Tätertyp: the horror of ‘author’s guiltness’

Tätertyp is not the wrong way to spell the first name of a Mediterranean European head of state, a Central European-inspired font, nor even the expensive new iteration of a Leica M-series. Tätertyp is a hideous, hateful, obscene word. Tätertyp is the idea that one should be punished, even by death, for what one is and not for what one has done by Andrea Monti – Originally published in Italian on Strategikon – an Italian Tech blog

Applying “author’s guilt” – that is the translation of this obscenity – during the Third Reich, it was not necessary for someone to have materially committed a crime. It was enough to fit into the “type,” that is, the “category,” to be punished or put to death. So much for the Minority Report’s Precrime.

Francesco Forzati, in an article published in the Italian Journal of Criminal Law and Procedure, effectively explains in a few sentences how perpetrator guilt works(goes): “The centrality of the fact and guilt (for the fact) will thus be replaced by guilt for the conduct of life, inferred from the antisociality and moral unworthiness expressed by the behaviors. The final landing place of the Enlightenment process of de-materialization of the liberal crime will be the Gesinnungsstrafrecht of the Kiel school, that is, the theorization of the Täter-Prinzip, as a criterion of legitimization not so much and not only of the type of perpetrator, but of the ontological category of the enemy of the people, which will channel the punishment on an entirely ethical, ethnic and anthropological disvalue.”

For decades, at least in Western democracies and indeed, in Italy, those scholars, judges, prosecutors and lawyers expert in criminal law lulled themselves into the tranquillizing belief that this barbarity was now consigned to history and that no one would ever again be punished for his or her “diversity” from the “gesundesvolksempfinden” and thus from the “moral values” of the “community.” Then came the Duck Test (if something “looks” like a duck, then “is” a duck), only instead of being used to recognize palmipeds, it was applied to terrorism. In the name of an ambiguous “prevention” criterion, the coincidence of reality and perception was enshrined. So, if something – someone – “is” as dangerous as it “seems”, I may as well shoot him because I cannot risk being wrong. And if I kill it … little harm: it looked real. Finally came social networks with their tremendous ability to catalyze the “ethical” beliefs of a horde of irrelevant individuals and trigger destructive reactions directed toward those who do not fit, not the individual, but the myriad “types” created by each. However, with COVID-19 first and with the Russo-Ukrainian conflict later, the Täter-Prinzip was finally resurrected more potent and more deadly than ever. It has been applied not only by packs of rabid jackals savagely assaulting those guilty of “doubting,” but also by politicians, rulers and information professionals who have resorted mainly to the shortcut of stigma as a tool of social control and repression of critical thinking.

Without fiddling around, let’s be crystal clear: the point is not to “clear-cut” in the name of political correctness superstitions and baseless ideas and claim, therefore, that the “no-vaxers” were (right to be) right or that the “putinians” are in the “right.” The right to express an idea does not, in itself, make it acceptable or correct. Instead, the question that should be asked is why we have decided that a public debate on matters, literally, of life and death, should be conducted by a limited number of people, extolling ethical views (or, more pettyly, the “in my opinion“) of this or that “talking head” instead of comparing facts and arguments supported by those with knowledge. And we should also ask ourselves why those who are invited to explain facts within their own knowledge speak from authority rather than authority and slip slowly but surely into claiming to speak with the presumption of truth even on topics about which they know nothing.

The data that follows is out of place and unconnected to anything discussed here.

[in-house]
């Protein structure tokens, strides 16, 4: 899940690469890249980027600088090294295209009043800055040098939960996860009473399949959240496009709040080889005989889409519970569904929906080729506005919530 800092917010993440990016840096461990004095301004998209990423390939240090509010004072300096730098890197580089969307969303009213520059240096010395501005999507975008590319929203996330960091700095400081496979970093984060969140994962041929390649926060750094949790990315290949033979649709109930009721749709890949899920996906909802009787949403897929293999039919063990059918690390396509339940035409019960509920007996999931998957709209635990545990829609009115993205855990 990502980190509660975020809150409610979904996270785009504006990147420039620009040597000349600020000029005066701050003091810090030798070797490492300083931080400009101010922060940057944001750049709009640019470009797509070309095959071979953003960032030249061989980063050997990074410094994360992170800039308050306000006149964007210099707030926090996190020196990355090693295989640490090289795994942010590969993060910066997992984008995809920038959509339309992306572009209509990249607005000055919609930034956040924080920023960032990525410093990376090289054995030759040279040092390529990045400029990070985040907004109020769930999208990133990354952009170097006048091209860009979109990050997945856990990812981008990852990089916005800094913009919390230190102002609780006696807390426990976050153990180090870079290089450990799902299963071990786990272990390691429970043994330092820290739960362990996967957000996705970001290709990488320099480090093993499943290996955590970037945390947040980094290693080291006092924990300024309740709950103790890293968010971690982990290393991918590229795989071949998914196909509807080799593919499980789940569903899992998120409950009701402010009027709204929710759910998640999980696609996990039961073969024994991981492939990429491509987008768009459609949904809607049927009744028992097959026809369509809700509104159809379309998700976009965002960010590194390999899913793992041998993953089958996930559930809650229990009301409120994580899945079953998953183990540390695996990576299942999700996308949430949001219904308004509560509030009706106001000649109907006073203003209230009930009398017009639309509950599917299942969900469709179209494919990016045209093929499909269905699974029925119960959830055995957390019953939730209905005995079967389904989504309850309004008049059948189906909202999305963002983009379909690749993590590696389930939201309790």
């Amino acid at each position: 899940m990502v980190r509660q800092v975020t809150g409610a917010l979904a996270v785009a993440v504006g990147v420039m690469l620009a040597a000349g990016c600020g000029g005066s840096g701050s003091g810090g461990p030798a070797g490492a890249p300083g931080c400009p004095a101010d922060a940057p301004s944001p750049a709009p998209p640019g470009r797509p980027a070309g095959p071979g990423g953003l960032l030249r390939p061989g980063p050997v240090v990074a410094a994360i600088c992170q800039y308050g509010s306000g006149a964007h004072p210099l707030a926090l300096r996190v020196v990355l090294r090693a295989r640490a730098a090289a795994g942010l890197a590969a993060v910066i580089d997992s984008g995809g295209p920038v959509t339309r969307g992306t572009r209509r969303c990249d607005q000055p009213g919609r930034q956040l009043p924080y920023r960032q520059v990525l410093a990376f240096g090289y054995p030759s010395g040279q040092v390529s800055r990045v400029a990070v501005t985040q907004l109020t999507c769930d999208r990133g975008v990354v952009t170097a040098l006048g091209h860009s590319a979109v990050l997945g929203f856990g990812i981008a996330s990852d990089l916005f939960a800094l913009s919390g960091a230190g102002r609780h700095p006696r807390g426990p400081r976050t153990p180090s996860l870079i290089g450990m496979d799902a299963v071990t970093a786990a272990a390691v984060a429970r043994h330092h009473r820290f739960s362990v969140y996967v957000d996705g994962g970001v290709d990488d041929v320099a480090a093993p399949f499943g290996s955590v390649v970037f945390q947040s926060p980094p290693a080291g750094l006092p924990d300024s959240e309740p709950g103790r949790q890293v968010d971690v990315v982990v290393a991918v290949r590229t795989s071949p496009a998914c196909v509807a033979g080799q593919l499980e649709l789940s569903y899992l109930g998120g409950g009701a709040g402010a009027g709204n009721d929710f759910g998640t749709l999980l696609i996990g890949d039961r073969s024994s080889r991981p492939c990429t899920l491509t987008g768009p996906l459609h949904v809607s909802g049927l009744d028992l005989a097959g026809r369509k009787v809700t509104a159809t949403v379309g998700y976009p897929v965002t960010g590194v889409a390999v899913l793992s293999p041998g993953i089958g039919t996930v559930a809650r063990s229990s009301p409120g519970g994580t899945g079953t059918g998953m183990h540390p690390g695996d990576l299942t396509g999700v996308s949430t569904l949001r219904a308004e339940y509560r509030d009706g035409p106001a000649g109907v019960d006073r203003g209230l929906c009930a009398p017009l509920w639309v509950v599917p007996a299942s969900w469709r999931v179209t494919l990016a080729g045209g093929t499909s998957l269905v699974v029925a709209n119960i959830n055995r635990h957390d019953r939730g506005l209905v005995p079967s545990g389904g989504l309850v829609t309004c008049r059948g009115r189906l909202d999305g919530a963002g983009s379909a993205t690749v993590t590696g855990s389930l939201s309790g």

However, there is an even more disturbing question raised by the resurrection of authorial guilt. It concerns what we have become (or what we have discovered we have always been) thanks to the ubiquity of profiling and the widespread belief that, precisely, human beings can be classified into “types” indeed, into “typ” not only to sell them something but to govern them based on their “place”.

There is a blasphemous link between the author’s guilt of the Nazi period, modern “digital marketing” strategies and social control strategies such as nudging based on profiling. The link is the belief, moreover empirically proven true, that freedom is only within a cage with solid bars and a broken key in the lock once locked inside. What matters is that the cage is comfortable enough not to provoke the desire to escape or sturdy enough to discourage it; and that it allows summary justice to be meted out to those who dare attempt escape or even think of doing so.

Unlike Nazi ideology, however, the sign of our time is not only the dangerous return of state (or rather supranational entity) ethics as a substitute for law (i.e., political mediation between different worldviews) but individual arrogance based on which to claim absolute value for beliefs that, in other times, would have lost meaning as soon as the front door was closed behind one’s back.

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